Arjun belongs to one of the nomadic groups that sprung up in the wake of the world’s Breaking, salvaging and scavenging what they can to survive. He has no love of the goddesses who tore their world apart, but when he meets Haidee, things get a bit more complicated. It’s easy to hate a goddess responsible for his family’s struggle. It is less easy to hate a rainbow-haired girl who makes friends with dolugongs, and who is terrible at making sensible plans but incredible with machinery. She is smart and strange and he has no idea how she is still alive, but they are traveling together now and are, if only grudgingly, friends. So as near as he can figure out, it is more or less his duty to keep her that way.
Odessa and Tianlan live shrouded in shadow, their dying city caught between the danger of the icy sea and the ravenous creatures within on one side, and the treacherous and uncharted wildlands on the other. Tianlan of the Catseye, former ranger of the wildlands, never wants to return to the place that killed her friends. Unfortunately, when monsters not seen in decades appear at the shore and speak to the Princess Odessa, Asteria, the queen, sends Lan and a ship full of other powerful spellcasters to find the Rift where the world broke— and find a way to fix it. Unbeknownst to everyone else, Odessa, intent on following the monsters who spoke to her of powers beyond imagining and the trials she must face to gain them, sneaks aboard.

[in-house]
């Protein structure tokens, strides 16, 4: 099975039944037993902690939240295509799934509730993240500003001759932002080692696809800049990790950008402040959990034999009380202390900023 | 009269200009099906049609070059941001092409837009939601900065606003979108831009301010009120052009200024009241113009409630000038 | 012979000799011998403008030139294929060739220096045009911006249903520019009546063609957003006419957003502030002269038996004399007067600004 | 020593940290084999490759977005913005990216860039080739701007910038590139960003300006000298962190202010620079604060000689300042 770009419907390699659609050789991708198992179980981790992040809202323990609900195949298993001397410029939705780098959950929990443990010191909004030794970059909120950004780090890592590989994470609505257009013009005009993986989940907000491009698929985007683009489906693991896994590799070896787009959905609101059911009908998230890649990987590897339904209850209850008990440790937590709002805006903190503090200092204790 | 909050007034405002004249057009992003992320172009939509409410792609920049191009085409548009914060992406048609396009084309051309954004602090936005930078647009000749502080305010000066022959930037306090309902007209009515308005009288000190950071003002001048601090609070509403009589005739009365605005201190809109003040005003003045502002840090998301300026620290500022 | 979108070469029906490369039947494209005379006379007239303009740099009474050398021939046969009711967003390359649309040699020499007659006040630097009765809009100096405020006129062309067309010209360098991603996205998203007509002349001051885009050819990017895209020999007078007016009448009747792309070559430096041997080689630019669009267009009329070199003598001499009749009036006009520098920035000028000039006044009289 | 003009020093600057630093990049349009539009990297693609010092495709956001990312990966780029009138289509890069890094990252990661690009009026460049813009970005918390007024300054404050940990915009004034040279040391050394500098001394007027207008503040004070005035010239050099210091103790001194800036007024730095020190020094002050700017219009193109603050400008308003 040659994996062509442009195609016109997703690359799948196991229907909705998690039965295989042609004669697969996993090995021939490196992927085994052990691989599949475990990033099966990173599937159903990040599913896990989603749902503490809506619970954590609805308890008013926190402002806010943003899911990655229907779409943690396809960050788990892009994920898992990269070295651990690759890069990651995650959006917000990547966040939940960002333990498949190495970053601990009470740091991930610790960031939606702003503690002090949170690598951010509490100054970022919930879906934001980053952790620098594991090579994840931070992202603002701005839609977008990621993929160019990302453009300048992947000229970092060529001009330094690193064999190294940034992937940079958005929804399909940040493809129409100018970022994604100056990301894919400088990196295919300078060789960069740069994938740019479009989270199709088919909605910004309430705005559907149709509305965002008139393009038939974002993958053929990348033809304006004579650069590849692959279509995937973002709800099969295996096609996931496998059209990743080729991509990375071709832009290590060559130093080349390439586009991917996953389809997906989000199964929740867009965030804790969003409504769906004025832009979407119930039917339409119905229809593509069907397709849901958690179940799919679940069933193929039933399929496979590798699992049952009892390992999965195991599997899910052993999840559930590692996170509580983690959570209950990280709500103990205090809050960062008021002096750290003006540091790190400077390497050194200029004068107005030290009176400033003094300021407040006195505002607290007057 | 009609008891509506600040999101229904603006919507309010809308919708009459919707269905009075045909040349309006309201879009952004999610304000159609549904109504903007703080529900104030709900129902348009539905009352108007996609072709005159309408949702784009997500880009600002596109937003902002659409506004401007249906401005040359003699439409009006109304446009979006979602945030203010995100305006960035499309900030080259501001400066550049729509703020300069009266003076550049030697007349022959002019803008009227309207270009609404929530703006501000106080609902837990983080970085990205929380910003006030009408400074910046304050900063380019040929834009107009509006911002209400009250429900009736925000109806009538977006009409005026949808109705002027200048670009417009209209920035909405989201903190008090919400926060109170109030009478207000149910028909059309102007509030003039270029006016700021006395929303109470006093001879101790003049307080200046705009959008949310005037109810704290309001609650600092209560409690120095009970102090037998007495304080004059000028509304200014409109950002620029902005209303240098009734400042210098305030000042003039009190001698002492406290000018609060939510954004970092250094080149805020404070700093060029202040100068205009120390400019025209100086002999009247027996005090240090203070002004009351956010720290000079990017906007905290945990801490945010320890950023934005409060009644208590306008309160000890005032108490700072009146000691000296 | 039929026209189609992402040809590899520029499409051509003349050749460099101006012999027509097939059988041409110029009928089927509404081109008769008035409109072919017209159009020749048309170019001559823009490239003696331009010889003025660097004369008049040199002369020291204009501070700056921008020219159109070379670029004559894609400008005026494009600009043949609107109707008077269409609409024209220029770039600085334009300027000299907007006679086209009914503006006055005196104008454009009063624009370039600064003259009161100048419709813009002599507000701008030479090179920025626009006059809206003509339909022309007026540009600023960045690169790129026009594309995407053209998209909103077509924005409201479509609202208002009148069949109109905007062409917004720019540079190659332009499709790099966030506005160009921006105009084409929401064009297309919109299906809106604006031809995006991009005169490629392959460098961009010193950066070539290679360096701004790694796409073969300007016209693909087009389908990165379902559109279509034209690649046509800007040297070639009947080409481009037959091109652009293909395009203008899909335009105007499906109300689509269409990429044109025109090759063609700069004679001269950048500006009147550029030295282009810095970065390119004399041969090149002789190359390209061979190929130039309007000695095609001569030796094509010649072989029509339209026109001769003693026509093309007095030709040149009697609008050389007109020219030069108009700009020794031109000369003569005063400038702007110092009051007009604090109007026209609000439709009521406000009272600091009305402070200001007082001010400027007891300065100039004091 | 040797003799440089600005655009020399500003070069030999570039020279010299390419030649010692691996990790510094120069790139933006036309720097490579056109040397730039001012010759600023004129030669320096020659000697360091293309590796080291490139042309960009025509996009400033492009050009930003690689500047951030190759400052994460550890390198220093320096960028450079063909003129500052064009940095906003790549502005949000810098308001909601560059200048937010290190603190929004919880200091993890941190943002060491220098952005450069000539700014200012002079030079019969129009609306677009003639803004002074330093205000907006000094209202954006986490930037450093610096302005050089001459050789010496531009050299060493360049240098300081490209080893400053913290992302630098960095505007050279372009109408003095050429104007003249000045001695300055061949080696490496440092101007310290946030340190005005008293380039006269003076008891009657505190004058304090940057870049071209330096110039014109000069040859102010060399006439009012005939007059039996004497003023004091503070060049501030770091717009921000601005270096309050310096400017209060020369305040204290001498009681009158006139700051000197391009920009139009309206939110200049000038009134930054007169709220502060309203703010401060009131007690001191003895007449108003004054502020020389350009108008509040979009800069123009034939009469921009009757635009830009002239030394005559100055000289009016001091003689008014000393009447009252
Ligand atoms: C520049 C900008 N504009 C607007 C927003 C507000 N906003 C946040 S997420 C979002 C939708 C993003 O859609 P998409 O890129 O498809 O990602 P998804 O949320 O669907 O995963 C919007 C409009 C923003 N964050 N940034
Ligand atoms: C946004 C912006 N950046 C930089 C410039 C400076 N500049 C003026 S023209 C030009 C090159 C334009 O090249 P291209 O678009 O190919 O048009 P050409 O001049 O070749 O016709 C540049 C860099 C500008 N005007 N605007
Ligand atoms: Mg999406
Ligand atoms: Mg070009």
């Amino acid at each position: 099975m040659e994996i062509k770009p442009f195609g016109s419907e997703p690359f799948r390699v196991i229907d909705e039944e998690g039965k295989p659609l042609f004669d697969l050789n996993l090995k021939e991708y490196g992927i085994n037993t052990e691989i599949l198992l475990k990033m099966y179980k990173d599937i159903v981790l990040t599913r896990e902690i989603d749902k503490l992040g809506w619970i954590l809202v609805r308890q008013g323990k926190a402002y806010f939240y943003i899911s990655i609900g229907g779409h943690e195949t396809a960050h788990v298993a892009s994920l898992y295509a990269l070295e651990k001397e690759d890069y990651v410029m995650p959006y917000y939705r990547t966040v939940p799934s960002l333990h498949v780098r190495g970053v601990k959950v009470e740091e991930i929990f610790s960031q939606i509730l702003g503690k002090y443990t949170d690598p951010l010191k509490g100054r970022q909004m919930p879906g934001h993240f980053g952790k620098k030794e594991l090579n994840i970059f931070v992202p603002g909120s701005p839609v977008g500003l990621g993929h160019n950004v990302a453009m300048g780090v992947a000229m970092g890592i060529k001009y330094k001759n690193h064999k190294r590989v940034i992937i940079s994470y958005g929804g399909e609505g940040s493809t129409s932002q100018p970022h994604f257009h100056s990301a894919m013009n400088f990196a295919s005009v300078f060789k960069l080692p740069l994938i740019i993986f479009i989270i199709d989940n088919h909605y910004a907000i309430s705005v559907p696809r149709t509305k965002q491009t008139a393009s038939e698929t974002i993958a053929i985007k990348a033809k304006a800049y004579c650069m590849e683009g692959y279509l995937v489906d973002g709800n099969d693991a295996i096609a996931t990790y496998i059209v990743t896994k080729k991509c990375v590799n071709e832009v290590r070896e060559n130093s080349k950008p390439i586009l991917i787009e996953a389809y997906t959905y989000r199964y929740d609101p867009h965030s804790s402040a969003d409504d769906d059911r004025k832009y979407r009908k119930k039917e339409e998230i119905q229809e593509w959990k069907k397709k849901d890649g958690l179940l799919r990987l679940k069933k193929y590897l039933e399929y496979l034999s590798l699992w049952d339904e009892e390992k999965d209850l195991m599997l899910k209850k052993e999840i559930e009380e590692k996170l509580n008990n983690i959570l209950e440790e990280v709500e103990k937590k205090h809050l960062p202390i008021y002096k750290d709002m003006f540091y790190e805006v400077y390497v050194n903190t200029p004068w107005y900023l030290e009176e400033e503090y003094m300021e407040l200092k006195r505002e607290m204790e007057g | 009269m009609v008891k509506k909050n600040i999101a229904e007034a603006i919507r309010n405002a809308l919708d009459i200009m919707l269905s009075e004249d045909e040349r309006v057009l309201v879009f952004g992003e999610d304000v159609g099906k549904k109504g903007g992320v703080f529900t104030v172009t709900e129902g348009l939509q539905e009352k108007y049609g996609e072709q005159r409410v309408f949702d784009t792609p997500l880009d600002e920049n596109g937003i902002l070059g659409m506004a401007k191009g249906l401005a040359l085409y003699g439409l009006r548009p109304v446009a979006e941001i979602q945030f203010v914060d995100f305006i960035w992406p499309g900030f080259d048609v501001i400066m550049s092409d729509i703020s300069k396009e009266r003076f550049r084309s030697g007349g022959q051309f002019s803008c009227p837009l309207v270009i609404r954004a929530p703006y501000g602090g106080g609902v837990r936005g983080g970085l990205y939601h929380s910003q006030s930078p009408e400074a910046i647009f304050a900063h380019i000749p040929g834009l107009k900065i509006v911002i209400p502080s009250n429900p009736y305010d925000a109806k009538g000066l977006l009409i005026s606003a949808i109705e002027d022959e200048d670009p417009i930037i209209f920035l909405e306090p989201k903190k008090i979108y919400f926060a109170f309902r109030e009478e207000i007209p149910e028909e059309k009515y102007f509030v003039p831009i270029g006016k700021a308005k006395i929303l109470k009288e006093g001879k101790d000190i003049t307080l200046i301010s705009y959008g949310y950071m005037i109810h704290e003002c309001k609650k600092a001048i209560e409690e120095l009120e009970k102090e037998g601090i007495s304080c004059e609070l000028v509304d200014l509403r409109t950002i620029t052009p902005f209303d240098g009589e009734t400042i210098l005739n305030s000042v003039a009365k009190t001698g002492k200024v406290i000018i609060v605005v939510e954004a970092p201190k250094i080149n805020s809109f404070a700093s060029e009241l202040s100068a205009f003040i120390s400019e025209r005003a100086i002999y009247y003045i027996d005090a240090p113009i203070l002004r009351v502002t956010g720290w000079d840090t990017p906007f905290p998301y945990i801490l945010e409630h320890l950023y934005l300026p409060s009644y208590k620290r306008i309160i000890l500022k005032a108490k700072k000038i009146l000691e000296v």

As the four teens draw closer to each other and the Rift, danger grows. Dark things lurk in the past of Odessa and Haidee’s family, and soon both princesses will need to take terrible steps to protect those they love.
I went into this book with high expectations. I have read Rin Chupeco’s other books and loved all of them. A Never Tilting World did not disappoint me. Chupeco is an expert at the first person narrative, which can too easily become tiresome to read, and all four characters have a distinct voice and personality that work well with the story. The world is stark and colorful and unique, while still managing to invoke farmiliar fears of dwindling resources and uninhabitable homelands that are all too real in our world. I highly recommend A Never Tilting World to anyone who loves fantasy with vast magical powers, monsters, dystopias and grand romances.

Dark of the West by Joanna Hathaway


“War is no good for the young, or for love.”